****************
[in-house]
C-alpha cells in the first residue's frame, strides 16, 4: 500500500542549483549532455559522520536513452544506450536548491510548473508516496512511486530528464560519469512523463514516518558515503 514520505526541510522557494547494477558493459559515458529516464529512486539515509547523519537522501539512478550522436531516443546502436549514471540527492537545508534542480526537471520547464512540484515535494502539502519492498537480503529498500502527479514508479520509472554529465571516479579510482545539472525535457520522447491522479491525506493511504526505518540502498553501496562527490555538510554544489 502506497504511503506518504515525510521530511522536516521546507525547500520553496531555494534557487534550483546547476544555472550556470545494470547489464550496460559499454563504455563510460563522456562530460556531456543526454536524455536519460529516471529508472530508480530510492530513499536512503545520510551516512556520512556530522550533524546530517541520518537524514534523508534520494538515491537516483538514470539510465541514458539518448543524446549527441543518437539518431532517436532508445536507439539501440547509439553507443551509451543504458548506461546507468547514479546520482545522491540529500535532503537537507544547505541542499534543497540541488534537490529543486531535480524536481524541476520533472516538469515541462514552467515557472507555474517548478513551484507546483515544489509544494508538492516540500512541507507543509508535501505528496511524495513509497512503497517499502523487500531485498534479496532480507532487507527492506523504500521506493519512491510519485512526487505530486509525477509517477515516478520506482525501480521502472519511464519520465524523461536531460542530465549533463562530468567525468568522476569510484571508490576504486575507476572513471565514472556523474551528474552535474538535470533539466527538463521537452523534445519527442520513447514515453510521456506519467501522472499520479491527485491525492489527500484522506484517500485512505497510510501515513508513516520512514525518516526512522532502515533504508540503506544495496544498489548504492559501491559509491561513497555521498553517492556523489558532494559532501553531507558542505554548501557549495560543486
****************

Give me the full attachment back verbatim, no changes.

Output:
[in-house]
C-alpha cells in the first residue's frame, strides 16, 4: 500500500542549483549532455559522520536513452544506450536548491510548473508516496512511486530528464560519469512523463514516518558515503 514520505526541510522557494547494477558493459559515458529516464529512486539515509547523519537522501539512478550522436531516443546502436549514471540527492537545508534542480526537471520547464512540484515535494502539502519492498537480503529498500502527479514508479520509472554529465571516479579510482545539472525535457520522447491522479491525506493511504526505518540502498553501496562527490555538510554544489 502506497504511503506518504515525510521530511522536516521546507525547500520553496531555494534557487534550483546547476544555472550556470545494470547489464550496460559499454563504455563510460563522456562530460556531456543526454536524455536519460529516471529508472530508480530510492530513499536512503545520510551516512556520512556530522550533524546530517541520518537524514534523508534520494538515491537516483538514470539510465541514458539518448543524446549527441543518437539518431532517436532508445536507439539501440547509439553507443551509451543504458548506461546507468547514479546520482545522491540529500535532503537537507544547505541542499534543497540541488534537490529543486531535480524536481524541476520533472516538469515541462514552467515557472507555474517548478513551484507546483515544489509544494508538492516540500512541507507543509508535501505528496511524495513509497512503497517499502523487500531485498534479496532480507532487507527492506523504500521506493519512491510519485512526487505530486509525477509517477515516478520506482525501480521502472519511464519520465524523461536531460542530465549533463562530468567525468568522476569510484571508490576504486575507476572513471565514472556523474551528474552535474538535470533539466527538463521537452523534445519527442520513447514515453510521456506519467501522472499520479491527485491525492489527500484522506484517500485512505497510510501515513508513516520512514525518516526512522532502515533504508540503506544495496544498489548504492559501491559509491561513497555521498553517492556523489558532494559532501553531507558542505554548501557549495560543486